Douglas W Horton went home to be with his Savior, Friday morning, October 11, 2019. He was born in Rockwood in 1950, with his twin brother Doyle in tow. Growing up in the ‘crawdad hole’ made him tough; he was a fighter, a trait that would carry him through to the end. He was never afraid to face his fears or known to back down from a challenge. God, family, & country was his motto. He had a servant’s heart, always ready to help those in need, but never hesitated to put one in their place if they crossed a line. He was respected by most, loved by many, and feared by a few; whether you knew Doug, or Doug Horton, probably determined which category you fell in. He enlisted in the US Marine Corp in 1969. He was primarily a “mortar man”, evident in the years that followed by his incessant use of “Huh?”, and secondarily an MP, which landed him in the Philippines instead of Vietnam. Although he separated from active duty in 1971 and returned home to Rockwood, he was always a Marine, and a proud one! (He had some colorful stories that mom won’t let me share, but he liked to tell of his rabble rousing which often involved his buddy ‘Lawson’.) He became a super star in the wastewater business, serving on the State of Tennessee’s Certification Board, and becoming one of the Top 10 experts in the country. Never one to hold back on his thoughts or opinions (as some may know), his eventual partnership with his boss, mentor and friend, Mike Stump, paved the way for a successful career. After moving to the Nashville area in the 90s, his employer was marketing a lucrative contract. It was during this time he saw an opportunity to develop a dream of his, owning a NASCAR sanctioned race team. Having a great mind for business, he seized an opportunity to get sponsorship. While at a company Christmas party, Mike, who was the president of the company at the time, challenged dad to perform a ‘hillbilly dance’. Without hesitation, to the sound of Rocky Top, the jig was performed and PHG racing was born. PHG racing climbed the local circuit to compete at the historical Nashville Speedway. A premier race team during that time, the #42 ‘water car’, designed to reflect the sponsors business, was known on the circuit as one to watch. Dad was proud of his racing days. There are lots of great and fun memories, often involving late night ‘races’ down the backroads (at speeds we won’t discuss as we would’ve all landed in jail), team snow-in slumber parties that included sledding down the hill on race car windshields (it’s a wonder we didn’t break our necks), and many more shenanigans (including mom’s illustrious demonstration in the Taxi Division race at Highland Rim Speedway). It was a family built on hard work, grease, motors, tires and fun…..and ‘sway-bar’. After retiring in 2012 and moving back to the East Tennessee area in 2013, his new ‘career’ began. Armed with his ‘best good friend’ John (Deere), he set out to make his mark in Roane and Rhea counties. He was always building something, whether it was renovating his childhood homeplace, building the ‘barn-mahal’, or designing and building his retirement homestead, he was always in motion in that big purple land yacht with either John or his tools in tow. The only time you didn’t see him working on a project was when it was raining, or if he was on his annual brother’s trip with Bob and Alan; the B.A.D boys as they’ve been called. In 2015 his plans for his retirement home were derailed when that year’s winter ice storm, and the resulting power surges, caused the house to burn just weeks before its completion. Planning for the rebuild was complicated as the original contractor was committed to other projects. After much searching, and a near disaster averted, a man by the name of Neil Crass was recommended. The man who would be key in rebuilding dad’s retirement home, would soon become not only someone he called a friend, but also his Pastor and someone he greatly admired. I can’t recall how many times I heard him say how much he loved to hear Neil preach. Upon his diagnosis on September 5, 2019, dad gracefully accepted God’s will, but asked God to guide his final steps and to be used as a light in a darkened world…..and boy did he!! Ever faithful and ever trusting, dad used his final days to tell all who visited to keep God first, as He is all that truly matters in the end. Although he struggled with having to leave his friends and loved ones behind, and worried about leaving me and mom alone, he knew he would soon be with Jesus. I know today he’s rejoicing at his homecoming and reuniting with those who’ve gone before him …..and probably playing a game of squeaky-ball with, and getting a bit of the ‘what for’ from his baby ‘Lil Bit’ (Tyson); his beloved Jack Russell Terrier who he missed so terribly. We would like to thank all those who visited as they meant so much to him and brightened his days. To those special friends and family who went the extra mile, at no convenience to yourselves, to spend so much time with him on this final journey, we owe a special debt of gratitude. Your commitment to him was astounding. Mom and I are forever grateful for the love you showed him. To Katy Sullivan –Not only did you take great care of him, but you loved him through it all and brought him great comfort. You were his God-send, his angel, and girl, he loved you. To Karen Brown and Frank and Connie Hughart (aka KFC) – Words cannot express our gratitude. Not only were you rocks for mom and I, but the bond formed among you three and dad in his final days was nothing short of remarkable. He loved you all so much and always looked forward to your visits. To our Big Emory Church family – We have been overwhelmed by your love, support and care. The love of Christ and His teachings was seen and felt daily. We are so thankful and blessed to be a part of the BEC family. And last, but certainly not least, to Neil Crass – How can we put in a few words what you meant to dad and what you’ve meant to our family? From the day he met you, before knowing you were a pastor, he said there was something special about you. His respect for you was insurmountable. He would say, “there are those who want to preach, some are called to preach, and few are anointed; Neil is an anointed man. If ever I knew a man that walked this earth that embodied the characteristics of Christ, it’s Neil Crass.” You were there when he rebuilt his earthly home from the ashes, and you were there as he prepared for his heavenly home with Jesus. The peace and comfort you brought to him, his ‘pain reliever’ as you came to be called in his final days…..for you, we are forever thankful. He was preceded in death by his parents Marvin Horton Jr and Robbie Mae Adcox Horton. He is survived by: Wife: Jennie Horton of Spring City, TN Daughter: Amanda Horton of Rockwood, TN Son: Greg Horton (Rebecca) of Knoxville, TN Grandchildren: Lilly and Alex Horton of Knoxville, TN Brothers: Robert ‘Bobby’ Horton, aka ‘The Colonel’, (June) of Oakdale, TN, Alan Horton (Nancy) of Greenbrier, TN Twin Brother: Doyle Horton (Penny) of Spring City, TN Sisters: Aloma Patrick (Mike) of Spring City, TN Jean Monday of Crossville, TN Special Niece: Kimberly Grayson (Eddie) of Oakdale, TN Cherished Friends: Bill Bradley, aka ‘His one-in-a-million’, (Lori) of Pigeon Forge, TN Lawrence ‘Buck’ Hill, aka his ‘Toolbox’, (Shirley) of Rockwood, TN Tracy Wall, aka his ‘other daughter’, of Murfreesboro, TN Host of Nieces, Nephews, other Relatives and Friends.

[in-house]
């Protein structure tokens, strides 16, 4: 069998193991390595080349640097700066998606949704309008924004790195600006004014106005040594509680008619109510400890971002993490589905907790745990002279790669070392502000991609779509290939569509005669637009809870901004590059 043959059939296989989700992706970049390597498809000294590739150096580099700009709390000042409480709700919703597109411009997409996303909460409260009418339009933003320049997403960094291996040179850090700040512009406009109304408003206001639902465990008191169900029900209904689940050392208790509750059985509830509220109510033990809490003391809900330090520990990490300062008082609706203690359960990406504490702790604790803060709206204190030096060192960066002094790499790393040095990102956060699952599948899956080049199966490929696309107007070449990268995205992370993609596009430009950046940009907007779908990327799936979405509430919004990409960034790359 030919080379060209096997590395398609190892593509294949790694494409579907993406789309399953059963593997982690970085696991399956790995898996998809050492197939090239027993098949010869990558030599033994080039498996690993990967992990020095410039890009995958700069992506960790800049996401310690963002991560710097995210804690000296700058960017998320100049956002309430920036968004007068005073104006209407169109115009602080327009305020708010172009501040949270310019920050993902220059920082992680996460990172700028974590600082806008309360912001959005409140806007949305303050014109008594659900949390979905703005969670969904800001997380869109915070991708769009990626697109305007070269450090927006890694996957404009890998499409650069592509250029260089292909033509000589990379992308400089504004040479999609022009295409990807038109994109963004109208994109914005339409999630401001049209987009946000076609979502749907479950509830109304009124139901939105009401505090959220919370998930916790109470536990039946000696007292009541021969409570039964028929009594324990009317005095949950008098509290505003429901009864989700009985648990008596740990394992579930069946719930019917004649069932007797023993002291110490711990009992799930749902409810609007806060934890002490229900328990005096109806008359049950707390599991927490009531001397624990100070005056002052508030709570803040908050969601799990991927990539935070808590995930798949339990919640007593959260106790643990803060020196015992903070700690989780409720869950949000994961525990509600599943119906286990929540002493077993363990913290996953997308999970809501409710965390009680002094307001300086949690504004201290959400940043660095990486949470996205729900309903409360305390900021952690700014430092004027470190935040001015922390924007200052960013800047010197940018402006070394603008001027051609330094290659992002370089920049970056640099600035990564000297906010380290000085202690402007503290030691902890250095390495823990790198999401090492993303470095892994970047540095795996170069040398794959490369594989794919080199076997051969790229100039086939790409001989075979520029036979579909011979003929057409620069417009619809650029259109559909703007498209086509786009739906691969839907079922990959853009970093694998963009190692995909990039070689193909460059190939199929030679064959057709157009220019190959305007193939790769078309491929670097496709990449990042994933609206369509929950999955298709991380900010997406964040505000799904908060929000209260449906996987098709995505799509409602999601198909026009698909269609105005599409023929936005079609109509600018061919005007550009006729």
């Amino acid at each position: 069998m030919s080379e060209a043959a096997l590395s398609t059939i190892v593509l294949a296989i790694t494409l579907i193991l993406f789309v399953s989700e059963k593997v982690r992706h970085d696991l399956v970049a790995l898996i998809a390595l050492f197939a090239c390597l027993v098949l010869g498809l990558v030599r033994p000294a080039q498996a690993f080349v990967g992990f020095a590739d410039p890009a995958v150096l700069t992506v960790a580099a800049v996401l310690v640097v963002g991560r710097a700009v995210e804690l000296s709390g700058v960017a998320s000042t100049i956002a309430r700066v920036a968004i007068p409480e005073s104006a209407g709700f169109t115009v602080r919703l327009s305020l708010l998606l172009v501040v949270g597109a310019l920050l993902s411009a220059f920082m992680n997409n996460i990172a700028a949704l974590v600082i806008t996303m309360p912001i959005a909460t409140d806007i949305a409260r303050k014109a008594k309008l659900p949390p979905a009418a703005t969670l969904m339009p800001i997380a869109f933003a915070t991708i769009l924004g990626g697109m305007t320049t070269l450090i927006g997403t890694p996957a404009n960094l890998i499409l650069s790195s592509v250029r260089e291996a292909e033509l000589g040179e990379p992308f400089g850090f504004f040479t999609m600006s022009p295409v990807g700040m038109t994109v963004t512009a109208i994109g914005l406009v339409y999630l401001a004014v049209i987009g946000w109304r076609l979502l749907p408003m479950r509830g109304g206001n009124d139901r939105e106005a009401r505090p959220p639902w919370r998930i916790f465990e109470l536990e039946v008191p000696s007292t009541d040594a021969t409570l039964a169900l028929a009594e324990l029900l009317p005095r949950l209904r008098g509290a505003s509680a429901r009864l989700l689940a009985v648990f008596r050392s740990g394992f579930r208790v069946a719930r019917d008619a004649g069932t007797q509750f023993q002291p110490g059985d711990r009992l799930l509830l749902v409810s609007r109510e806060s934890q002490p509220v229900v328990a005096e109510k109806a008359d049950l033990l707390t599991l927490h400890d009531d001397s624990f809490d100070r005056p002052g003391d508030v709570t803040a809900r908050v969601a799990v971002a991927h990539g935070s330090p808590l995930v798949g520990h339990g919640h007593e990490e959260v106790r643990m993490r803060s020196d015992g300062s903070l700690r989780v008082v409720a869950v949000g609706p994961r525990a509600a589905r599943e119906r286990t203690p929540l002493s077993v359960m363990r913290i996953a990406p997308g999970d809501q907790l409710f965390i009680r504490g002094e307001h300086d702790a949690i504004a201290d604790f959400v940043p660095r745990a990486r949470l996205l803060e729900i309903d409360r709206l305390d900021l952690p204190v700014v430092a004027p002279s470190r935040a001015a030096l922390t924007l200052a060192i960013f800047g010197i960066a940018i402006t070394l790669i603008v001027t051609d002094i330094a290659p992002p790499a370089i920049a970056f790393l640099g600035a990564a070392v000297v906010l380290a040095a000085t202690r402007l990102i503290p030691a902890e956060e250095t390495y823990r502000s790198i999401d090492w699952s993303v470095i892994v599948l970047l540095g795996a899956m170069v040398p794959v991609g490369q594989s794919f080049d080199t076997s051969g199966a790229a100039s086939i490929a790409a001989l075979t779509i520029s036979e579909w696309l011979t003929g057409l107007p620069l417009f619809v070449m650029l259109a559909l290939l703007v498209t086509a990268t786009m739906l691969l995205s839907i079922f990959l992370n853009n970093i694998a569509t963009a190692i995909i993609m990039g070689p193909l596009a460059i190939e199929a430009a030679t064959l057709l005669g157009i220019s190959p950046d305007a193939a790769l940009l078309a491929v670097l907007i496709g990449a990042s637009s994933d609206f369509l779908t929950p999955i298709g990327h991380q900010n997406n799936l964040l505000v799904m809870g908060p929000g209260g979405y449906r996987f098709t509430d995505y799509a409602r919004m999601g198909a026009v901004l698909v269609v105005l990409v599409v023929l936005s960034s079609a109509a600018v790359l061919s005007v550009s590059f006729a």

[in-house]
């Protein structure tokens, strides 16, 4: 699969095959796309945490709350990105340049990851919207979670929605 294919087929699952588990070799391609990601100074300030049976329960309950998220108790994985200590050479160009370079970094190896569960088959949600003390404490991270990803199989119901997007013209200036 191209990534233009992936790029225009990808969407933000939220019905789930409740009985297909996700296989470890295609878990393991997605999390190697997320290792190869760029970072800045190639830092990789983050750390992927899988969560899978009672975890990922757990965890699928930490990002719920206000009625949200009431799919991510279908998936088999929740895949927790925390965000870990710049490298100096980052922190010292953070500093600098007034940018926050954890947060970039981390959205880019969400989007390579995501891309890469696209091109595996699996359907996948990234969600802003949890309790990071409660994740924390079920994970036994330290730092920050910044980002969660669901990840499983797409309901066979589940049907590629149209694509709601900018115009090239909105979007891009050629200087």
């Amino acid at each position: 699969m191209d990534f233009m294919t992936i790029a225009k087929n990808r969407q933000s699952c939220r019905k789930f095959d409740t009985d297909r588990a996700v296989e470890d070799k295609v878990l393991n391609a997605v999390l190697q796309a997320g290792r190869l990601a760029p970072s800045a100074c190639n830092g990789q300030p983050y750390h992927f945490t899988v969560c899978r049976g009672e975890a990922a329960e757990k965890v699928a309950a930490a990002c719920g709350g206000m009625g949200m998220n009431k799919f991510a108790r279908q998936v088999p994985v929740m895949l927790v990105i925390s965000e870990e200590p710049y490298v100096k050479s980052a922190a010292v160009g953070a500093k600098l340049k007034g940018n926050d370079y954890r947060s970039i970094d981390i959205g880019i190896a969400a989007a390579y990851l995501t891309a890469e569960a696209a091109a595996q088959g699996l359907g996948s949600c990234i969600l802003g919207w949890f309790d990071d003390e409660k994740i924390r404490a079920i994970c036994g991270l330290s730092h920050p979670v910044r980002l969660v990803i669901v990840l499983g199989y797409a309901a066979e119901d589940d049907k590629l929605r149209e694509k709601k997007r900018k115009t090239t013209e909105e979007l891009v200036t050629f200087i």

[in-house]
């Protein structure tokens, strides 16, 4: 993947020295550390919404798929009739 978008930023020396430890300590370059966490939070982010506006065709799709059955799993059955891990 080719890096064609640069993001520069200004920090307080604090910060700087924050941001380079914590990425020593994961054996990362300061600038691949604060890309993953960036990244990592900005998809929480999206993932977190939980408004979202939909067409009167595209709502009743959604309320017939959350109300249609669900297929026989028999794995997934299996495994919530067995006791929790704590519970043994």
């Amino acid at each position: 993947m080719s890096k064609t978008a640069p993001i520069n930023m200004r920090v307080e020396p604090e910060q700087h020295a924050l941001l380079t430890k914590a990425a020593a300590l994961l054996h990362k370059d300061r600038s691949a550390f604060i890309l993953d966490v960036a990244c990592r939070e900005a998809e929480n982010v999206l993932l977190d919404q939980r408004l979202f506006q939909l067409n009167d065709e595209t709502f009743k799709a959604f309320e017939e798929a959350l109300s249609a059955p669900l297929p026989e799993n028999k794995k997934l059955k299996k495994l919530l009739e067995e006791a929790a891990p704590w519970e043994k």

The family will receive friends Saturday, October 19, 2019 from 1:30 pm to 3:30 on at Big Emory Baptist Church; 1607 Webster Road, Harriman, TN 37748. Funeral services will follow at Big Emory Baptist Church at 3:30 pm with Pastor Neil Crass officiating. Committal services and interment will follow in the Delozier Cemetery in Harriman, TN, with full Military Honors by the Roane County Military Memorial Honor Guard and the United States Marine Corps. Memorial contributions may be made to Big Emory Baptist Church; P.O. Box 227, Harriman, TN 37748. Evans Mortuary is serving the family of Mr. Douglas Wayne “Doug” Horton.